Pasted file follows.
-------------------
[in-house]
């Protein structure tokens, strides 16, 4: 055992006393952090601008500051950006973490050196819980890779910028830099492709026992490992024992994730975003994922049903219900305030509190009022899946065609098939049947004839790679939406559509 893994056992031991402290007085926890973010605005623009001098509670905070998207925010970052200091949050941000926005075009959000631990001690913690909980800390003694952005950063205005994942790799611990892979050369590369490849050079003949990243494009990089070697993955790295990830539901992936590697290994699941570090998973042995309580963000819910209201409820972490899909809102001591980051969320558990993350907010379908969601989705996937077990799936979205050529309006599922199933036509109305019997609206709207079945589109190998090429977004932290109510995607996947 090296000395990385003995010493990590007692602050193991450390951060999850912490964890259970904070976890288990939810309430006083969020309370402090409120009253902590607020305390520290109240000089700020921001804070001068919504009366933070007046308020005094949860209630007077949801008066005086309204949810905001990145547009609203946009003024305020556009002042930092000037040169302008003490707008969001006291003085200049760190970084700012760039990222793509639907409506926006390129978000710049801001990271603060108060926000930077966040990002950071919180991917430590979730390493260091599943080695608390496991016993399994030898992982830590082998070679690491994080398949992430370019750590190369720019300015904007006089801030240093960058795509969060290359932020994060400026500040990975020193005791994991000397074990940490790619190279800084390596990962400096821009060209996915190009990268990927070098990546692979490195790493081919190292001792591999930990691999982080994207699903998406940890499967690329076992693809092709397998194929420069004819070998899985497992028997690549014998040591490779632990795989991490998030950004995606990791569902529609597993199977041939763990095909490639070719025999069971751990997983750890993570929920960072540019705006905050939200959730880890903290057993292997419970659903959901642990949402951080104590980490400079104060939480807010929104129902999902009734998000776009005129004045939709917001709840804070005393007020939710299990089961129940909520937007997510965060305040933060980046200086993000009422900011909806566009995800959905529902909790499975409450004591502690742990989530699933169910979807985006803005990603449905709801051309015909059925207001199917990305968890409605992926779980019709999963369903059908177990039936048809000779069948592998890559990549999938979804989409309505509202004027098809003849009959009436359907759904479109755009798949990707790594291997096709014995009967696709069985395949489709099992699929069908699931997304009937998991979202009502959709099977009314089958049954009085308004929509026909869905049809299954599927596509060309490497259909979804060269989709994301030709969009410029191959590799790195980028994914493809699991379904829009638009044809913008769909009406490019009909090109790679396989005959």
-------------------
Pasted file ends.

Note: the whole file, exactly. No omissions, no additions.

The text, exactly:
[in-house]
């Protein structure tokens, strides 16, 4: 055992006393952090601008500051950006973490050196819980890779910028830099492709026992490992024992994730975003994922049903219900305030509190009022899946065609098939049947004839790679939406559509 893994056992031991402290007085926890973010605005623009001098509670905070998207925010970052200091949050941000926005075009959000631990001690913690909980800390003694952005950063205005994942790799611990892979050369590369490849050079003949990243494009990089070697993955790295990830539901992936590697290994699941570090998973042995309580963000819910209201409820972490899909809102001591980051969320558990993350907010379908969601989705996937077990799936979205050529309006599922199933036509109305019997609206709207079945589109190998090429977004932290109510995607996947 090296000395990385003995010493990590007692602050193991450390951060999850912490964890259970904070976890288990939810309430006083969020309370402090409120009253902590607020305390520290109240000089700020921001804070001068919504009366933070007046308020005094949860209630007077949801008066005086309204949810905001990145547009609203946009003024305020556009002042930092000037040169302008003490707008969001006291003085200049760190970084700012760039990222793509639907409506926006390129978000710049801001990271603060108060926000930077966040990002950071919180991917430590979730390493260091599943080695608390496991016993399994030898992982830590082998070679690491994080398949992430370019750590190369720019300015904007006089801030240093960058795509969060290359932020994060400026500040990975020193005791994991000397074990940490790619190279800084390596990962400096821009060209996915190009990268990927070098990546692979490195790493081919190292001792591999930990691999982080994207699903998406940890499967690329076992693809092709397998194929420069004819070998899985497992028997690549014998040591490779632990795989991490998030950004995606990791569902529609597993199977041939763990095909490639070719025999069971751990997983750890993570929920960072540019705006905050939200959730880890903290057993292997419970659903959901642990949402951080104590980490400079104060939480807010929104129902999902009734998000776009005129004045939709917001709840804070005393007020939710299990089961129940909520937007997510965060305040933060980046200086993000009422900011909806566009995800959905529902909790499975409450004591502690742990989530699933169910979807985006803005990603449905709801051309015909059925207001199917990305968890409605992926779980019709999963369903059908177990039936048809000779069948592998890559990549999938979804989409309505509202004027098809003849009959009436359907759904479109755009798949990707790594291997096709014995009967696709069985395949489709099992699929069908699931997304009937998991979202009502959709099977009314089958049954009085308004929509026909869905049809299954599927596509060309490497259909979804060269989709994301030709969009410029191959590799790195980028994914493809699991379904829009638009044809913008769909009406490019009909090109790679396989005959």